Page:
The situation did not improve under President George W. Bush.  During his 2000 election campaign, Bush talked about policies towards Latin America, going as far as to say he would look at the south as a “fundamental commitment”.  This was an encouraging statement because it seemed to indicate that for the first time since the Cold War, a president would place Latin American among its foreign policy priorities.  Unfortunately, the hopes that were generated did not materialize.  His first term in office was notable for its absence of any Latin American specialist, to a large extent because the administration had launched an ambitious program in Asia.  Not until the second term, with the appointment of Thomas Shannon as Assistant Secretary of State for Western Hemisphere Affairs, did the Bush administration give this area of the world a portion - and only a portion - of the attention it deserved.  One could argue that Bush was preoccupied with more important matters.  That may be, but to what extent the Carthage Syndrome, as applied to Latin America, was unquestionably harmful to the United states can be seen in a some very revealing facts.

 

     For example, in 2004 a survey of the elite in Latin America revealed that 87% had a negative opinion of of Bush’s foreign policy and only 12% thought that his foreign policy benefited the hemisphere.  At the same time, almost every single Latin American country joined one initiative after another to end the embargo against the Cuban dictatorship.  But without a doubt the worst was - and continues to be - the growth of governments clearly opposed to the United States.

 

     In 1999, barely a few years after the end of the Cold War, Hugo Chávez, the “Red Gorilla”,  came to power in Venezuela.  He did so not through a coup d’etat, which he had previously attempted, but through the ballot box, and with a great deal of support.  This would have consequences, because Chávez opposed the Washington Consensus, was an enemy of free trade and brandished a flag of anti-imperialism as well as of socialism, a socialism that was not exactly the democratic socialism of Scandinavia.  The worst, however, was that Chávez believed he had a mission in the entire continent and linked  himself to the emancipator Simón Bolívar. He believed it was imperative that he accomplish this mission and he was willing to use the resources of Venezuela for this end.  Bush drew on the the good offices of the Spanish President José María Aznar to try to get him back on the right path but  this was of no use whatsoever.  Soon the problem was not limited to Venezuela.  In the following years, with the approval of Chávez -  and of course of the Cuban dictatorship, which had found a new defendor  - other Latin American countries began to be governed by politicians who had little or no liking for the United States and furthermore, who had come to power by way of the ballot box, which of course granted them a great deal of legitimacy.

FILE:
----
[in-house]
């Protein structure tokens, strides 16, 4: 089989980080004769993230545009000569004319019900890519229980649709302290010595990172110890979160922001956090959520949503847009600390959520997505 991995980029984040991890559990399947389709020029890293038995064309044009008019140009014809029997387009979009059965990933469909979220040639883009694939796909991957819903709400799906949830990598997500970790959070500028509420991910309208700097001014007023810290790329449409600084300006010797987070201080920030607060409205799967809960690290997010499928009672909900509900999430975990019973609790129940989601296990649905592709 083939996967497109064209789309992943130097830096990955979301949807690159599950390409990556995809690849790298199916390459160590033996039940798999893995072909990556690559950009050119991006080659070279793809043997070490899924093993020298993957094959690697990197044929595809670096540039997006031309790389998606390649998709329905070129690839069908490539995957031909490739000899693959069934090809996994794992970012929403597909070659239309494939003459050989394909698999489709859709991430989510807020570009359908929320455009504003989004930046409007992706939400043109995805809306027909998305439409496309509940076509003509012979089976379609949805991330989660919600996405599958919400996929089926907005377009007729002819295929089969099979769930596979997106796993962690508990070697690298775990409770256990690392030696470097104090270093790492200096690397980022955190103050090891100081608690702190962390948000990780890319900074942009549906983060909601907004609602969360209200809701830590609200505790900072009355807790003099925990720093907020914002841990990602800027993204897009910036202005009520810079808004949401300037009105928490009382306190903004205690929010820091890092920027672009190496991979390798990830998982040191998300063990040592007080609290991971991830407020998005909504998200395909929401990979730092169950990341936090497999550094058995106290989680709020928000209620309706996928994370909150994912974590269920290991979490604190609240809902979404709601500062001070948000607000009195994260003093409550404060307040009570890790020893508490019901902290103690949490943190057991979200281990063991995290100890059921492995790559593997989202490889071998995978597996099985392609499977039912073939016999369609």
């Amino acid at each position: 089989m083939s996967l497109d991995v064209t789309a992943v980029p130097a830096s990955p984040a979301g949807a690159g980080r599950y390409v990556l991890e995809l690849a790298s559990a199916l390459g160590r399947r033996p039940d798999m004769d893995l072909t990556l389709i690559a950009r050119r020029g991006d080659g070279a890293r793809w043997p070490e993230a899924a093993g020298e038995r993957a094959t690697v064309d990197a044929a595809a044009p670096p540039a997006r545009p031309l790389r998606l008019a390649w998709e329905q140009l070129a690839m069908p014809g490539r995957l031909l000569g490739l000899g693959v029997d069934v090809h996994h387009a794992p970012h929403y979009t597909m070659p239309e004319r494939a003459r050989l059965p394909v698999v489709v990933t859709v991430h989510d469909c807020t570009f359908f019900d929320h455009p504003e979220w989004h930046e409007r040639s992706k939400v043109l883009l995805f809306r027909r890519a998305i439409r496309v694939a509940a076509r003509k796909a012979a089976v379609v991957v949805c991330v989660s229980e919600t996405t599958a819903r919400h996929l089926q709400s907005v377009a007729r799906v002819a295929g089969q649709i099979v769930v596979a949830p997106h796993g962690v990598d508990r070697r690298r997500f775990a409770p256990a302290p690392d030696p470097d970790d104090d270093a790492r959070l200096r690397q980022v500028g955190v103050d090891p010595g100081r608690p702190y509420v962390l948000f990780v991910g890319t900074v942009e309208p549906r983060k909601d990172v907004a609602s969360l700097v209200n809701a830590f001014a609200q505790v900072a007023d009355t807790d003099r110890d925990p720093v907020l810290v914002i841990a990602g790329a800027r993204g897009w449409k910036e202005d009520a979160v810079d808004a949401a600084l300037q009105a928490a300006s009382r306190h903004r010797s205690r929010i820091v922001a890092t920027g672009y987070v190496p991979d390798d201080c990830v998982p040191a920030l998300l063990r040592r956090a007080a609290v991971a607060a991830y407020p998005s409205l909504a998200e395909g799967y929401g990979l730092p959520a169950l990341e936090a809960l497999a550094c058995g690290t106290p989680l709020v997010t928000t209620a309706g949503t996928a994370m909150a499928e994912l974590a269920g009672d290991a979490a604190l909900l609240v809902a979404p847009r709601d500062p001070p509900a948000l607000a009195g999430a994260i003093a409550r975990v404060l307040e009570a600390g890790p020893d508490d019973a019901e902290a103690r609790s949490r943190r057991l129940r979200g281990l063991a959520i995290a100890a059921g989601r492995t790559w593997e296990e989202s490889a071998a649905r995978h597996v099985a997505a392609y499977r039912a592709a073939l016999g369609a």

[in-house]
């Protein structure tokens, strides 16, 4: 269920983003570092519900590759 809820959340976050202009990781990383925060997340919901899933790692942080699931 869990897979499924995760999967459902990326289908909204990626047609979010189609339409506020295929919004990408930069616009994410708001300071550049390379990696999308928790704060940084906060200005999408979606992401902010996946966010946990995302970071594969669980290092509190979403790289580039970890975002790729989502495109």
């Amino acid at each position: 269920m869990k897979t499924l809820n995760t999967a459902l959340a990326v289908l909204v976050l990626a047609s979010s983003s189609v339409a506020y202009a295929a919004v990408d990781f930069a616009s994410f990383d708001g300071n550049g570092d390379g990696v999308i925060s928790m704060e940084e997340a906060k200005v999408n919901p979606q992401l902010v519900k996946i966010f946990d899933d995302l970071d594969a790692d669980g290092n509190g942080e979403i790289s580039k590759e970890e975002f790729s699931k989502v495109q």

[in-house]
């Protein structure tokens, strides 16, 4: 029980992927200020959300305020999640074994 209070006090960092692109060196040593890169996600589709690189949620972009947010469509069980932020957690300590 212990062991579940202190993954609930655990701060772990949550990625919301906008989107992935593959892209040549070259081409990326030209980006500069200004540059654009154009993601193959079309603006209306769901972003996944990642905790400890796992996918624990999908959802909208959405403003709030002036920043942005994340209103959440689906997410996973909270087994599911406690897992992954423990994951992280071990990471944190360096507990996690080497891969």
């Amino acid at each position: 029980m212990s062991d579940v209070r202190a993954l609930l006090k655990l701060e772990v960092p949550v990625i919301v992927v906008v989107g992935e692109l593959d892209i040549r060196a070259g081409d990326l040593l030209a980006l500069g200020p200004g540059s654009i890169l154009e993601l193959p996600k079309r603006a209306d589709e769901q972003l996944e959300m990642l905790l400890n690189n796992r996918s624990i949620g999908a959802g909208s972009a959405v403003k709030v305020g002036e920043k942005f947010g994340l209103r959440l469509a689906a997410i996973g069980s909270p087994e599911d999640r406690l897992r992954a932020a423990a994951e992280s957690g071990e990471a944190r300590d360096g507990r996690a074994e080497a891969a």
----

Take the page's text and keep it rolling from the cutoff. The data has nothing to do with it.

It is staggering to look back at the early years of the 21st century.  In 2003 Luiz Inacio Lula de Silva came to power in Brazil and Néstor Kirchner in Argentina.  In 2005 Tabaré did the same in Uruguay.  In 2006 Evo Morales of Bolivia and Michelle Bachelet in Chile won the elections.  In 2007 it was Rafael Correa in Ecuador, Daniel Ortega in Nicaragua and Cristina Kirchner in Argentina.  And in 2008 Fernando Lugo came to power in Paraguay.